In terms of idea, Orchid is similar to Substratum. Service providers run Orchid software, which is similar to a typical VPN daemon. Orchid servers maintain registration information in a stake registry and provider directory. The stake registry enables the Orchid client to discover random servers for users, while the provider directory allows server nodes to register metadata (such as geolocation and services offered).
Users are incentivized to share bandwidth through a peer-to-peer decentralized Orchid Market. Customers pay for bandwidth by using Orchid’s utility token OXT. Like Substratum, Orchid also uses the Ethereum blockchain, and OXT is an ERC-20 token. Anyone who wants to operate an Orchid Node has to first stake OXT to the network.
Orchid protocol uses the open source communication protocol WebRTC, which is a web standard widely used for the transmission of audio/video from inside browsers. WebRTC provides some amount of data obfuscation, which makes Orchid traffic look like normal internet traffic and avoid firewalls from detecting the VPN. In order to mask the original node which generated the request, multi-hop techniques are employed.
Orchid also implements a unique nanopayment system, which is the foundation of the Orchid Market. Payments in the bandwidth market are expected on a packet-wise basis at an exceptionally high rate. However, Ethereum’s layer 1 solution is extremely slow and costly to settle these frequent nano-transactions, while layer 2 scaling solutions are not completely reliable or secure.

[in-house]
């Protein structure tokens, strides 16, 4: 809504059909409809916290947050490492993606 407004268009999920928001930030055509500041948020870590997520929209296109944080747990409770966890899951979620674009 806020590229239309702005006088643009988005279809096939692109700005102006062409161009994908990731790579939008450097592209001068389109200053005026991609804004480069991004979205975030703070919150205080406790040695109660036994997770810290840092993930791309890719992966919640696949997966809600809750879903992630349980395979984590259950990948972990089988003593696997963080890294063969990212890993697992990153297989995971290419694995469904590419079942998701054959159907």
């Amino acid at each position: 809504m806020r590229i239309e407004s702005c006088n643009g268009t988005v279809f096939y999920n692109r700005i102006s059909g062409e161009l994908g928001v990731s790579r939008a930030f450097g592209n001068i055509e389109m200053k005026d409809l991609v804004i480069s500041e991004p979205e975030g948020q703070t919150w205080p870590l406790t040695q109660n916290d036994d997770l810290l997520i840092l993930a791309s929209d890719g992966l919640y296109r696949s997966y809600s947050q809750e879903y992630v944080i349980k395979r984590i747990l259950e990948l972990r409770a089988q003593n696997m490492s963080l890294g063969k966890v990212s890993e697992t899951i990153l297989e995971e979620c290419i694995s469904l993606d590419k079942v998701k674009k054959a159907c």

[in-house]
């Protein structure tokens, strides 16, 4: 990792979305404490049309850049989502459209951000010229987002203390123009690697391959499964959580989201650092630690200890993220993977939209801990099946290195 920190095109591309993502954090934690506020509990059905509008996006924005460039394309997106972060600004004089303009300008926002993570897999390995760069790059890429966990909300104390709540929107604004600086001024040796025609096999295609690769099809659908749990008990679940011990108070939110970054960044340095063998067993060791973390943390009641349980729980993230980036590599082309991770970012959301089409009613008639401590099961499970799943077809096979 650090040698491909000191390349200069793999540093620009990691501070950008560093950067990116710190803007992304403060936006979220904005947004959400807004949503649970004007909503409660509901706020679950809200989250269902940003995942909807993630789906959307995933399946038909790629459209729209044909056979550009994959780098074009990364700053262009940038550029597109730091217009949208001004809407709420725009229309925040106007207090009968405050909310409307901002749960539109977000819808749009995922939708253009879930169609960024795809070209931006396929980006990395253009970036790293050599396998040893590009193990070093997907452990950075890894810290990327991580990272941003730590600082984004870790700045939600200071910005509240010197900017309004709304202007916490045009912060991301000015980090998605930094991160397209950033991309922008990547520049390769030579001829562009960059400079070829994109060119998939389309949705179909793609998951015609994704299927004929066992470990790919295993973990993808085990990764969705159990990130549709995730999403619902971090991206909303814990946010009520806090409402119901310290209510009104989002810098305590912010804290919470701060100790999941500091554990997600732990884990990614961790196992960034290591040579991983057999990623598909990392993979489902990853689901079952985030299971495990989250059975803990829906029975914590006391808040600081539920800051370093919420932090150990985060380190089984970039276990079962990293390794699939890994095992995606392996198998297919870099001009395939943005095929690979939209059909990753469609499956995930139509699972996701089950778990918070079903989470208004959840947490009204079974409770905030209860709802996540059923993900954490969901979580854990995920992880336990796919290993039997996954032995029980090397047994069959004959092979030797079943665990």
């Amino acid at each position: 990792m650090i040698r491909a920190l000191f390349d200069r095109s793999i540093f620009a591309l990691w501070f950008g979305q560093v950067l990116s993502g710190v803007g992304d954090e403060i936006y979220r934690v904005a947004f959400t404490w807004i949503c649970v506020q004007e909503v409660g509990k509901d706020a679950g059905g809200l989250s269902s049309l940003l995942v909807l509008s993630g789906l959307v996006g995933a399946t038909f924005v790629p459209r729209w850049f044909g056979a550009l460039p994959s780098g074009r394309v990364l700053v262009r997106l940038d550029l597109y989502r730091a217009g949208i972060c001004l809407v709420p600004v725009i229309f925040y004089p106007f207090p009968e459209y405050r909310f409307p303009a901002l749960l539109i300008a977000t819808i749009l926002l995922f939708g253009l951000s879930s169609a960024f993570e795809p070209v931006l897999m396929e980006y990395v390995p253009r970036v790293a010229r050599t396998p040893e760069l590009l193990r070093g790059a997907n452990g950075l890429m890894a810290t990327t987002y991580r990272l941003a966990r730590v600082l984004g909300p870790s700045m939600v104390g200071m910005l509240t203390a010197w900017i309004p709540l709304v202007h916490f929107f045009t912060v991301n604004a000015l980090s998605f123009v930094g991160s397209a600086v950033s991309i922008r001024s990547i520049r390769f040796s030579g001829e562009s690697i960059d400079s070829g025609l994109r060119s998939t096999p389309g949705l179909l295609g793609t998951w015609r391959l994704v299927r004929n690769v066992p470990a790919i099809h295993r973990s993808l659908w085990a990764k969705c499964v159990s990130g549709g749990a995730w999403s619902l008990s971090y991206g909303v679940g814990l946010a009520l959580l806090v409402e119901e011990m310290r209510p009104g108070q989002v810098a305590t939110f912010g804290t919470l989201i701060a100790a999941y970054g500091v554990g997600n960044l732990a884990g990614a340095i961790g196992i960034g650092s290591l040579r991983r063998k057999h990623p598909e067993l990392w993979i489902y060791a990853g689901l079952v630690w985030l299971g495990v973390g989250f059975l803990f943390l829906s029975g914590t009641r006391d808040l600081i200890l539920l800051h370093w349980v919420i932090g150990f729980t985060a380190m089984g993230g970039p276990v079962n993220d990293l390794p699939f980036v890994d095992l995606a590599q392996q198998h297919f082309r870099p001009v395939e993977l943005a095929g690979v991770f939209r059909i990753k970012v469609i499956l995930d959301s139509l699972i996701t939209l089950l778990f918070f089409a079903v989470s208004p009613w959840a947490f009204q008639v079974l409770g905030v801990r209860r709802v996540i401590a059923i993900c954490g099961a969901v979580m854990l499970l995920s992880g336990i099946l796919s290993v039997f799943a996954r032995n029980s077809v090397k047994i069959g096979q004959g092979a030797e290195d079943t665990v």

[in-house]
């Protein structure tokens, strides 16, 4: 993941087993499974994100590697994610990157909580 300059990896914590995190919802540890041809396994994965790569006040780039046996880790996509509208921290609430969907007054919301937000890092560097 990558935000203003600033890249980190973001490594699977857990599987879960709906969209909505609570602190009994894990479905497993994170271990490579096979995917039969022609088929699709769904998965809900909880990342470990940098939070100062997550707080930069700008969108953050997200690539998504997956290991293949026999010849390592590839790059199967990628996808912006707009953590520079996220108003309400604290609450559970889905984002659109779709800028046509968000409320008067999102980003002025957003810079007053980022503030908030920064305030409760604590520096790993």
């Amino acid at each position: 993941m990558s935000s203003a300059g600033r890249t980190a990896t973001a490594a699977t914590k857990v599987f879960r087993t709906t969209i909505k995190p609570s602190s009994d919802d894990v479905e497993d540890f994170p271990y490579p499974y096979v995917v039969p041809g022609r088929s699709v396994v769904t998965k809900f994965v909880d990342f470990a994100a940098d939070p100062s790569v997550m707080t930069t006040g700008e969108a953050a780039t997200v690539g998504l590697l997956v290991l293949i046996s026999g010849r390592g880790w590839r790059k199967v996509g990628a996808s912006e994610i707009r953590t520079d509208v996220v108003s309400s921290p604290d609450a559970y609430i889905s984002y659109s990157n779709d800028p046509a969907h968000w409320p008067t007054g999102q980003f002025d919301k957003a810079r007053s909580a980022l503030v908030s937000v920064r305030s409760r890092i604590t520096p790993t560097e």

Orchid uses an advanced payment architecture where users send probabilistic nanopayments, balancing transaction fees across multiple transactions and parties. This system is similar to one where clients pay node operators OXT lottery tickets for proxy bandwidth. Orchid claims that the nanopayment system could potentially scale to billions of transactions per second (TPS) using sharding with Ethereum 2.0.
Inspite of these optimizations, the Ethereum blockchain remains Orchid’s primary weakness. As they have admitted in their whitepaper, any scaling and security issue inherent to Ethereum will adversely affect Orchid’s performance too. Considering Ethereum’s current speed of ~15 TPS, Orchid’s system can only scale to millions of users today. Scaling to tens of millions of users will be possible only when scaling improvements occur in Ethereum itself.
While all the projects discussed here are working in the decentralized Internet and VPN sector, their visions are different. Blockstack is developing a decentralized computing environment, where developers can build secure and scalable DApps, while Tachyon is deploying a completely new decentralized network protocol, which can support VPN, IoT and DeFi applications. There are a bunch of other projects with different working philosophies. For example, Blockcloud is designing a blockchain-based massively scalable advanced TCP/IP protocol stack, aimed specifically at the IoT market. While it is extremely difficult to pick a winner so early in the game, it can be safe to say that more the competition, greater the overall development of the ecosystem.